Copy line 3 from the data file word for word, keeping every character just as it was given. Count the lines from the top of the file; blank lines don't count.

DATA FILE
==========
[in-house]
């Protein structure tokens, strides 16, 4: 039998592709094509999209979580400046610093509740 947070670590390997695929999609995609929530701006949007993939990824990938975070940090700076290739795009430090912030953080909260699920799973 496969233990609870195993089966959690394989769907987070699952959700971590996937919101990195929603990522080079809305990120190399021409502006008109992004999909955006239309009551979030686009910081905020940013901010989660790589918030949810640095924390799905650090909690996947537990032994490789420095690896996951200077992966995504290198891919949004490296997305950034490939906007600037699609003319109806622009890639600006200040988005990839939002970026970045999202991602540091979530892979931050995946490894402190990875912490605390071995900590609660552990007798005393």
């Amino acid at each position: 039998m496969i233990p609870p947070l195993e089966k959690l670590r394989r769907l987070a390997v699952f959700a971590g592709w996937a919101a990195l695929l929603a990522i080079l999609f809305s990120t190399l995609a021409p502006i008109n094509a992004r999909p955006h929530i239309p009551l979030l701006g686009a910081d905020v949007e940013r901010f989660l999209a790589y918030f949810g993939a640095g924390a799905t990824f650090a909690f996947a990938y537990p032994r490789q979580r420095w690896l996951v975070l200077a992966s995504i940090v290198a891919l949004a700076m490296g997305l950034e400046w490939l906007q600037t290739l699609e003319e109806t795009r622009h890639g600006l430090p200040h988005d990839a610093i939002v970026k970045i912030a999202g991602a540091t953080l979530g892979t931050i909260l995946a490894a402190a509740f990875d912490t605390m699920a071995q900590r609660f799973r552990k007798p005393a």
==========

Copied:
């Amino acid at each position: 039998m496969i233990p609870p947070l195993e089966k959690l670590r394989r769907l987070a390997v699952f959700a971590g592709w996937a919101a990195l695929l929603a990522i080079l999609f809305s990120t190399l995609a021409p502006i008109n094509a992004r999909p955006h929530i239309p009551l979030l701006g686009a910081d905020v949007e940013r901010f989660l999209a790589y918030f949810g993939a640095g924390a799905t990824f650090a909690f996947a990938y537990p032994r490789q979580r420095w690896l996951v975070l200077a992966s995504i940090v290198a891919l949004a700076m490296g997305l950034e400046w490939l906007q600037t290739l699609e003319e109806t795009r622009h890639g600006l430090p200040h988005d990839a610093i939002v970026k970045i912030a999202g991602a540091t953080l979530g892979t931050i909260l995946a490894a402190a509740f990875d912490t605390m699920a071995q900590r609660f799973r552990k007798p005393a």